Wednesday, February 22, 2012

Tragedy on the Banana River

Georgiana Cemetery, Merritt Island, Brevard County, FL
In the beautiful Georgiana Cemetery on Merritt Island, sits a stone that has puzzled and fascinated Brevard County residents for years. The stone documents the deaths of Myrtle, Mary and Martha Smith three daughters of M.G. & E. Smith who all died on Wednesday June 14, 1916. The fact that all three girls died the same day has led to endless speculation on how they might have met their fate, from the obvious illness to more sinister implications. After searching the microfilm of the two local newspapers of the time and finding no mention of the girls I wrote to the Vital Statistics Department in Jacksonville to obtain copies of Martha and Myrtle's death certificates, they could not find one for Mary. There finally in black in white was the cause of death which was listed as "drowning, caused by storm."  

After finding this out I went back to the newspapers and searched again with no luck, so I put it in a drawer and was at least happy that I knew what had happened to them. A few months ago I received another inquiry about the stone from Faye Roberts in Alabama and I responded with what I knew. When she asked for more details I informed her that despite my best efforts, that was all I had been able to find out. Intrigued she contacted a friend who had access to a database of historic newspapers from throughout the country that we did not have access to. There she found the full and heartbreaking story curiously published in the pages of the New Smyrna News on Friday June 23, 1916.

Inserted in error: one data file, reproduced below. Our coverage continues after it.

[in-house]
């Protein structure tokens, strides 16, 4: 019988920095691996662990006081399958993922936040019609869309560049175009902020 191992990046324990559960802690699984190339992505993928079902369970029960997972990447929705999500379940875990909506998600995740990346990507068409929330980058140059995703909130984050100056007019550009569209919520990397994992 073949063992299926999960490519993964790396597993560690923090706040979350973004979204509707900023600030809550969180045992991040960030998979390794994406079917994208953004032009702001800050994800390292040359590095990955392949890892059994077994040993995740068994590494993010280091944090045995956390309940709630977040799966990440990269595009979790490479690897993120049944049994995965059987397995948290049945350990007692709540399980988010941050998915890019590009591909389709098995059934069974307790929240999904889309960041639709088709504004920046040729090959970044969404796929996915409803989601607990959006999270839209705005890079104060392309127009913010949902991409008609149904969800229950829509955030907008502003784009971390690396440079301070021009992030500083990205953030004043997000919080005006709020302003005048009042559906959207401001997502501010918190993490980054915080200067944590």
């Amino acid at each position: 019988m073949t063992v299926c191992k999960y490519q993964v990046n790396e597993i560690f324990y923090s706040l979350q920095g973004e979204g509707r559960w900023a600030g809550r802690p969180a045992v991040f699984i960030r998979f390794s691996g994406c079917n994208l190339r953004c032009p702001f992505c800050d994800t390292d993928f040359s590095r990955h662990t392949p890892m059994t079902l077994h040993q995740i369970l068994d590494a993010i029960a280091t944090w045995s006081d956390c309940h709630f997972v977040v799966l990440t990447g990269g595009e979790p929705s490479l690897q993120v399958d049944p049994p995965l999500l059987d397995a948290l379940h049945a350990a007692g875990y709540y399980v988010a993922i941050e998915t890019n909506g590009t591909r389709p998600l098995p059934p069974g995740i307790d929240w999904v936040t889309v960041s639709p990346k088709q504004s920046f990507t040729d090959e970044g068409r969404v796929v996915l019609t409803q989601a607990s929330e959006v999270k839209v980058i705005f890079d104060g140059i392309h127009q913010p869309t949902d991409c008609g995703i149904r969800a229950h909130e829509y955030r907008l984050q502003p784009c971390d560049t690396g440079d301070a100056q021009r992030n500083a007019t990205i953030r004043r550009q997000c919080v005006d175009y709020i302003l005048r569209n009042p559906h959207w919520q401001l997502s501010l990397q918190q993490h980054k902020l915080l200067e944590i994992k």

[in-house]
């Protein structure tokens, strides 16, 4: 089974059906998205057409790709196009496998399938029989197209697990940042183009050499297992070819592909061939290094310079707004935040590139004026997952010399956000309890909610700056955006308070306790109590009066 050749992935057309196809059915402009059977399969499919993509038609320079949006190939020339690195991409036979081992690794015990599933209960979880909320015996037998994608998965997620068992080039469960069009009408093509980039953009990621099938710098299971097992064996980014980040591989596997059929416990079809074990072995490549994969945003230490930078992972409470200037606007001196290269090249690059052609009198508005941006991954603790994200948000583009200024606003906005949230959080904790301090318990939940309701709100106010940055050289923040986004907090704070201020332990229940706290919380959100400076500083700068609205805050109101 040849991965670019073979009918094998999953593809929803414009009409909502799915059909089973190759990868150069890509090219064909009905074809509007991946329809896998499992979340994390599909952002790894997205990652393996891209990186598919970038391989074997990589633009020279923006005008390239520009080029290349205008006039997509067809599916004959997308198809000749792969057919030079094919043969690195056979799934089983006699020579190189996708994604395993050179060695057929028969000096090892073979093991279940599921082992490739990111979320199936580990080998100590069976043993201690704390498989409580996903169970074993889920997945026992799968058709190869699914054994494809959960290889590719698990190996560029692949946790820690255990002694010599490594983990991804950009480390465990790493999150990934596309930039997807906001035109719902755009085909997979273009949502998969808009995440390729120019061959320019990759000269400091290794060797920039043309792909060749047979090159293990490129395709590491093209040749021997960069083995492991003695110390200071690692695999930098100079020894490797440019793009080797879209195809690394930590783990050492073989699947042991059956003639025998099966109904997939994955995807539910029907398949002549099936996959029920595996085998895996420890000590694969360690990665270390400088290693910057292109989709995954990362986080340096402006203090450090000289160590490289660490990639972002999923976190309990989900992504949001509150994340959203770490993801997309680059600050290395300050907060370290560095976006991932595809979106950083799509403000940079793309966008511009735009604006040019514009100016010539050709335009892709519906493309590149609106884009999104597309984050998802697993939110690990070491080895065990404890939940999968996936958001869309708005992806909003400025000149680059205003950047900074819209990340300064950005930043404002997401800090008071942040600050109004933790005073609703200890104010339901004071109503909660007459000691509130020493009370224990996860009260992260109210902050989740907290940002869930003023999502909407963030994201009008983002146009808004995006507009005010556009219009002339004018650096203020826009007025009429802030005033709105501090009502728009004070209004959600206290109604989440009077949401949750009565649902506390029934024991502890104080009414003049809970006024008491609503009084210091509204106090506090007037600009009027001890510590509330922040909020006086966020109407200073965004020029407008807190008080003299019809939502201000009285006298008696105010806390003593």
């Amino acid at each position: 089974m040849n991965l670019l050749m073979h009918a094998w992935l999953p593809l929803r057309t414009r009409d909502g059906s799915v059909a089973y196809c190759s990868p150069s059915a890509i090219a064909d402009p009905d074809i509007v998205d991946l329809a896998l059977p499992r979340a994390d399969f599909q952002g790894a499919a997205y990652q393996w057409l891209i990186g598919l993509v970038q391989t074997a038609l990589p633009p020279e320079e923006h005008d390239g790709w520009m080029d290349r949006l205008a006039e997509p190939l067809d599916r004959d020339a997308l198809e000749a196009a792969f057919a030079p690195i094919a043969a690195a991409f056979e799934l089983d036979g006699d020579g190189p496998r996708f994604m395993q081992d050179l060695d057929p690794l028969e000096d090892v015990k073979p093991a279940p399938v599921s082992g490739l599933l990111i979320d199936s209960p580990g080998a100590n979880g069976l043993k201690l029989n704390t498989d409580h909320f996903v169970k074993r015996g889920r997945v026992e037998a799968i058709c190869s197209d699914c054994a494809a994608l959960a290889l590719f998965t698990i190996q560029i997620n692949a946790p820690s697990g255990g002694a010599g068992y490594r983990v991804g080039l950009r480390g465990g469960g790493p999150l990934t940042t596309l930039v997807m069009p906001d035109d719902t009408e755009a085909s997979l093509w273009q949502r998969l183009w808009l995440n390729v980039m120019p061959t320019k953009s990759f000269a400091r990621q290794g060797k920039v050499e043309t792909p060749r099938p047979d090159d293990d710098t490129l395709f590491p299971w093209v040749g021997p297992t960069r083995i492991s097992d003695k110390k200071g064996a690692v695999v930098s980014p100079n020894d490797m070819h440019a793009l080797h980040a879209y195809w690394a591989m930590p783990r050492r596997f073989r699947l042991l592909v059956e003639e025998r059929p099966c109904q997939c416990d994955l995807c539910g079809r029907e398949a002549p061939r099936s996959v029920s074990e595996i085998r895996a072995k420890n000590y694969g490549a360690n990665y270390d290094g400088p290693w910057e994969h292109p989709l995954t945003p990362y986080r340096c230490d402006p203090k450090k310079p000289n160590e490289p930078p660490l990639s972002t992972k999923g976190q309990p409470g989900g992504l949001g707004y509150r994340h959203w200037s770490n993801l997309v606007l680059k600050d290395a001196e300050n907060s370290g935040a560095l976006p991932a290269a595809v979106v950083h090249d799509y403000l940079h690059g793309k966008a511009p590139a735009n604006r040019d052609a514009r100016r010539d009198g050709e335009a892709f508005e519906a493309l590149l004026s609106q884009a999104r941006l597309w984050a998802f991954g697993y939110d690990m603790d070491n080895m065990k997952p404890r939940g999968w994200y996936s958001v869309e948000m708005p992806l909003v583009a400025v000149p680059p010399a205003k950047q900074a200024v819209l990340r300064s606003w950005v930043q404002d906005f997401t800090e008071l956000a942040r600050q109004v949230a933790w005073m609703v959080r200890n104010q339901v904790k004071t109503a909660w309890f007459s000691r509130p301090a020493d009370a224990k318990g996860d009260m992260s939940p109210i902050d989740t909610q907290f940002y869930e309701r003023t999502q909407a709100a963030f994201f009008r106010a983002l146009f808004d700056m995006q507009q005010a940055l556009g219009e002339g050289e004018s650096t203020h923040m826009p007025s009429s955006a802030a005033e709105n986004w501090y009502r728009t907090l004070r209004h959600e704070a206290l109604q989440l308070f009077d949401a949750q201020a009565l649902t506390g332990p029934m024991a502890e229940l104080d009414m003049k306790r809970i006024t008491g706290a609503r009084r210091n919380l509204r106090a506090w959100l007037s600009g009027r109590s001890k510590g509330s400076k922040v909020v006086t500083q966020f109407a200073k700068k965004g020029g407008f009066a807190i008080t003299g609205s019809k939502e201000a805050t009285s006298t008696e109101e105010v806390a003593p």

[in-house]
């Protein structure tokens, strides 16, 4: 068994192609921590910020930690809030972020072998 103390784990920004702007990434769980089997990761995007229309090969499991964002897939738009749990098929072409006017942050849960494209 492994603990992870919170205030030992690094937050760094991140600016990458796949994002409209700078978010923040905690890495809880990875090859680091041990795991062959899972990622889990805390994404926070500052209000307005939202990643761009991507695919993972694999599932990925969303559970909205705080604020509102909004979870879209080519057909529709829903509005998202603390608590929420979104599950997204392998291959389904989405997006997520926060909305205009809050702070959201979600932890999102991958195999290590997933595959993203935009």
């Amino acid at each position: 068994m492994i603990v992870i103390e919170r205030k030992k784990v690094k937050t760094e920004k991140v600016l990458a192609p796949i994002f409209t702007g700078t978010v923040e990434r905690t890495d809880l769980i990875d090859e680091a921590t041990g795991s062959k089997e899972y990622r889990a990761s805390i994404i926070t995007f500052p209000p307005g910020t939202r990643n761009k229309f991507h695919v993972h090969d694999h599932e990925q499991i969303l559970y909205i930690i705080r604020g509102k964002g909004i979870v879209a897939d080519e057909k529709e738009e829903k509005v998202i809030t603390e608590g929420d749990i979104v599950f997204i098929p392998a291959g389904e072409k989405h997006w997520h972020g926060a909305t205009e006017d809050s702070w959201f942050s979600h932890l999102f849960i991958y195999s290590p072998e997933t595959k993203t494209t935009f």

The paper relates that J.J. (Joseph) Ramsey, his daughter Florence, a son of about 10 years old and three of his grandchildren, the Smith sisters, decided to go from Merritt Island across the Banana River to get to the beach where they planned on camping for a week to play in the surf and hunt turtles. Although "a heavy cyclonic gale was raging," Mr. Ramsey decided to cross to the beach anyway. The boat, an ordinary sized rowboat equipped with a sail, six people, a tent and a month's supply of provisions was overloaded even for good weather. About a mile from the eastern shore a shift of wind tore the sails down to the water capsizing the boat and throwing the occupants into the water. Although Mr. Ramsey got his daughter and the three girls to the side of the boat they were unable to hold on and they were drowned. Mr. Ramsey and his son held on to the boat and when it was driven near the shore they were seen and rescued by William Venty, one of the camping party whom the Ramseys intended to join. Miss Ramsey's body was recovered on Thursday and the little girls on Friday. It was reported that in Miss Ramsey's clinched hand was a lock of hair, proving that she had tried to catch and save at least one of her nieces.

As if the story wasn't tragic enough the author related that the three girls were the only children of M.G. (Martin Gaither) Smith of Rockledge who had lost his wife Elizabeth, their mother, giving birth to the last of the three girls. Thus Mr. Smith was "left alone in his sorrow."

It is still a mystery to me why the local papers did not report on the accident, perhaps it was just too hurtful to Mr. Smith and his father-in-law, who I am sure had a tremendous amount of guilt to live with, but I am glad that after all these years we finally know what happened to the girls. The last line of the article states "The sympathy of the entire community goes out to the bereaved family and especially to Mr. Smith," and even today almost a hundred years later I am sure you will agree with me that it is hard not to feel that way upon hearing the story.